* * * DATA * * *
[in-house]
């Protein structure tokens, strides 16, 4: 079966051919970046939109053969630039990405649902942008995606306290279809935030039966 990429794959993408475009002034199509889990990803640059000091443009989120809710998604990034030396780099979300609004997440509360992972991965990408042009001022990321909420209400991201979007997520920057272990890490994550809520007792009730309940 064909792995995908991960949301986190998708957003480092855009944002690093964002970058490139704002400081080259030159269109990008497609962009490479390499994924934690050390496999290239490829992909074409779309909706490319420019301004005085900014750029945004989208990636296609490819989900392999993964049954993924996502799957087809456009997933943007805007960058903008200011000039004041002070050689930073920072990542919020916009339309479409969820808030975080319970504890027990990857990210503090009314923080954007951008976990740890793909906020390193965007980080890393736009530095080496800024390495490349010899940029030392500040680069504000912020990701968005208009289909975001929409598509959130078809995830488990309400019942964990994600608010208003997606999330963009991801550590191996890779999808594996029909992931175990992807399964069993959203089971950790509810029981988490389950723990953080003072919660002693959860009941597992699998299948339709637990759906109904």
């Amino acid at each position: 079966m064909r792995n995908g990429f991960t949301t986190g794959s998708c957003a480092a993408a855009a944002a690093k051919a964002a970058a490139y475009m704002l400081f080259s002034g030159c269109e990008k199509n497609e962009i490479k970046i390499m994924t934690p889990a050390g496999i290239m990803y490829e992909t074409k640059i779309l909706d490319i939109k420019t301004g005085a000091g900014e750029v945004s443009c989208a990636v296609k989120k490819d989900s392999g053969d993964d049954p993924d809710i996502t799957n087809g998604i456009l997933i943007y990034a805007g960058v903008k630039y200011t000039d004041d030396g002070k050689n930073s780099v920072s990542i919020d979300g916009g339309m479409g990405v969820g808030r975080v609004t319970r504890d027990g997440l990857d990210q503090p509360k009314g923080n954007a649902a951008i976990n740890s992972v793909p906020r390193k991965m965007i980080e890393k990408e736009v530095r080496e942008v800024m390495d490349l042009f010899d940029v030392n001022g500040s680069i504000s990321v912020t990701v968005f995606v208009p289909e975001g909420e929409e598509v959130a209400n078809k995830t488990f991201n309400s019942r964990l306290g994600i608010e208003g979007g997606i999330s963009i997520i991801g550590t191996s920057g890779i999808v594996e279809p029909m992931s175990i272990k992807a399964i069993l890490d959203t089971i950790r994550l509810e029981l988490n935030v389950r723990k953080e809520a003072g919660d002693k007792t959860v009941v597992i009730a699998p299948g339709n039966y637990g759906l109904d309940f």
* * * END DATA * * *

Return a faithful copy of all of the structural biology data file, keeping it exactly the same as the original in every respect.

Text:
[in-house]
């Protein structure tokens, strides 16, 4: 079966051919970046939109053969630039990405649902942008995606306290279809935030039966 990429794959993408475009002034199509889990990803640059000091443009989120809710998604990034030396780099979300609004997440509360992972991965990408042009001022990321909420209400991201979007997520920057272990890490994550809520007792009730309940 064909792995995908991960949301986190998708957003480092855009944002690093964002970058490139704002400081080259030159269109990008497609962009490479390499994924934690050390496999290239490829992909074409779309909706490319420019301004005085900014750029945004989208990636296609490819989900392999993964049954993924996502799957087809456009997933943007805007960058903008200011000039004041002070050689930073920072990542919020916009339309479409969820808030975080319970504890027990990857990210503090009314923080954007951008976990740890793909906020390193965007980080890393736009530095080496800024390495490349010899940029030392500040680069504000912020990701968005208009289909975001929409598509959130078809995830488990309400019942964990994600608010208003997606999330963009991801550590191996890779999808594996029909992931175990992807399964069993959203089971950790509810029981988490389950723990953080003072919660002693959860009941597992699998299948339709637990759906109904």
């Amino acid at each position: 079966m064909r792995n995908g990429f991960t949301t986190g794959s998708c957003a480092a993408a855009a944002a690093k051919a964002a970058a490139y475009m704002l400081f080259s002034g030159c269109e990008k199509n497609e962009i490479k970046i390499m994924t934690p889990a050390g496999i290239m990803y490829e992909t074409k640059i779309l909706d490319i939109k420019t301004g005085a000091g900014e750029v945004s443009c989208a990636v296609k989120k490819d989900s392999g053969d993964d049954p993924d809710i996502t799957n087809g998604i456009l997933i943007y990034a805007g960058v903008k630039y200011t000039d004041d030396g002070k050689n930073s780099v920072s990542i919020d979300g916009g339309m479409g990405v969820g808030r975080v609004t319970r504890d027990g997440l990857d990210q503090p509360k009314g923080n954007a649902a951008i976990n740890s992972v793909p906020r390193k991965m965007i980080e890393k990408e736009v530095r080496e942008v800024m390495d490349l042009f010899d940029v030392n001022g500040s680069i504000s990321v912020t990701v968005f995606v208009p289909e975001g909420e929409e598509v959130a209400n078809k995830t488990f991201n309400s019942r964990l306290g994600i608010e208003g979007g997606i999330s963009i997520i991801g550590t191996s920057g890779i999808v594996e279809p029909m992931s175990i272990k992807a399964i069993l890490d959203t089971i950790r994550l509810e029981l988490n935030v389950r723990k953080e809520a003072g919660d002693k007792t959860v009941v597992i009730a699998p299948g339709n039966y637990g759906l109904d309940f």